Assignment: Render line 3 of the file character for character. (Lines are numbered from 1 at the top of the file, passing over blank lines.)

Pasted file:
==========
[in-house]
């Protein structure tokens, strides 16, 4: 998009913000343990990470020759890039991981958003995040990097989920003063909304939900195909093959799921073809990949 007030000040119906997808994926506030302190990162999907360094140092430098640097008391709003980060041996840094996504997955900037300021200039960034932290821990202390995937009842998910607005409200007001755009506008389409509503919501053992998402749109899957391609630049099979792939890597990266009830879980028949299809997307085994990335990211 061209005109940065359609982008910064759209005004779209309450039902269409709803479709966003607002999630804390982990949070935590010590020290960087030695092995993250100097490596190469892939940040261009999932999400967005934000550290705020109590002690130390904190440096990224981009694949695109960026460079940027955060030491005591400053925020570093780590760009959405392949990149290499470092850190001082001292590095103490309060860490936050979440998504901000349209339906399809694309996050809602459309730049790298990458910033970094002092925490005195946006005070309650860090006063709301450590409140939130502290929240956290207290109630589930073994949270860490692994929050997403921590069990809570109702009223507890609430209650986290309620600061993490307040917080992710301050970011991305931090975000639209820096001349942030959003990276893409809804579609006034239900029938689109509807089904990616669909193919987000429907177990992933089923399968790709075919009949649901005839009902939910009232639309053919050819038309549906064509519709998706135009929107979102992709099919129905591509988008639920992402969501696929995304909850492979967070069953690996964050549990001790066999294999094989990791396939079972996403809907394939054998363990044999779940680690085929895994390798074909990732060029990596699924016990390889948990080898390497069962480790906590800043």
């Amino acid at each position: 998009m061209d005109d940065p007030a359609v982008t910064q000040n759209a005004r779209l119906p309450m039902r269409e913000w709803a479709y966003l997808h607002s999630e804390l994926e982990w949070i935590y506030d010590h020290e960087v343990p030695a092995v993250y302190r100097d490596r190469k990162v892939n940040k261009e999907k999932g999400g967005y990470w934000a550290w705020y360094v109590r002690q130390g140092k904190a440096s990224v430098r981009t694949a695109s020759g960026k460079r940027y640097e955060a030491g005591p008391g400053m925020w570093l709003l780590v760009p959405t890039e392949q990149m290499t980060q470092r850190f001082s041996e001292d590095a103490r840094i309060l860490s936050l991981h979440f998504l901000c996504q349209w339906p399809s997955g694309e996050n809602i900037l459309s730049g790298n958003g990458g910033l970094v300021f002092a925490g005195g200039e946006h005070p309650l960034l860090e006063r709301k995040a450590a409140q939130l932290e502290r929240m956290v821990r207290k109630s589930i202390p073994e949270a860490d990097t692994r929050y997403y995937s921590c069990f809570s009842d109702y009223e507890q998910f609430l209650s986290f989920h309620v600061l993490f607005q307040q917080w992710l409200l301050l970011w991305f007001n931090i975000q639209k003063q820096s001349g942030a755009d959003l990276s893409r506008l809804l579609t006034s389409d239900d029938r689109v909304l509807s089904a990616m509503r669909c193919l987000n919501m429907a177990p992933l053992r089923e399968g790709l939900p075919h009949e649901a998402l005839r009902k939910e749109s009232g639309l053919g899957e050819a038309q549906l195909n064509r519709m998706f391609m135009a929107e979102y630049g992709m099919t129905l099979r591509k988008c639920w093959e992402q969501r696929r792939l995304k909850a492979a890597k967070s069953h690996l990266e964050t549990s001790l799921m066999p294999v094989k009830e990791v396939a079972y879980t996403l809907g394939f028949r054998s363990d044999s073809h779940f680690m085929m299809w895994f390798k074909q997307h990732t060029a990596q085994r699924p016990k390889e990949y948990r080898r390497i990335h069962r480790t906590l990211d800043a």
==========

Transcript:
């Amino acid at each position: 998009m061209d005109d940065p007030a359609v982008t910064q000040n759209a005004r779209l119906p309450m039902r269409e913000w709803a479709y966003l997808h607002s999630e804390l994926e982990w949070i935590y506030d010590h020290e960087v343990p030695a092995v993250y302190r100097d490596r190469k990162v892939n940040k261009e999907k999932g999400g967005y990470w934000a550290w705020y360094v109590r002690q130390g140092k904190a440096s990224v430098r981009t694949a695109s020759g960026k460079r940027y640097e955060a030491g005591p008391g400053m925020w570093l709003l780590v760009p959405t890039e392949q990149m290499t980060q470092r850190f001082s041996e001292d590095a103490r840094i309060l860490s936050l991981h979440f998504l901000c996504q349209w339906p399809s997955g694309e996050n809602i900037l459309s730049g790298n958003g990458g910033l970094v300021f002092a925490g005195g200039e946006h005070p309650l960034l860090e006063r709301k995040a450590a409140q939130l932290e502290r929240m956290v821990r207290k109630s589930i202390p073994e949270a860490d990097t692994r929050y997403y995937s921590c069990f809570s009842d109702y009223e507890q998910f609430l209650s986290f989920h309620v600061l993490f607005q307040q917080w992710l409200l301050l970011w991305f007001n931090i975000q639209k003063q820096s001349g942030a755009d959003l990276s893409r506008l809804l579609t006034s389409d239900d029938r689109v909304l509807s089904a990616m509503r669909c193919l987000n919501m429907a177990p992933l053992r089923e399968g790709l939900p075919h009949e649901a998402l005839r009902k939910e749109s009232g639309l053919g899957e050819a038309q549906l195909n064509r519709m998706f391609m135009a929107e979102y630049g992709m099919t129905l099979r591509k988008c639920w093959e992402q969501r696929r792939l995304k909850a492979a890597k967070s069953h690996l990266e964050t549990s001790l799921m066999p294999v094989k009830e990791v396939a079972y879980t996403l809907g394939f028949r054998s363990d044999s073809h779940f680690m085929m299809w895994f390798k074909q997307h990732t060029a990596q085994r699924p016990k390889e990949y948990r080898r390497i990335h069962r480790t906590l990211d800043a």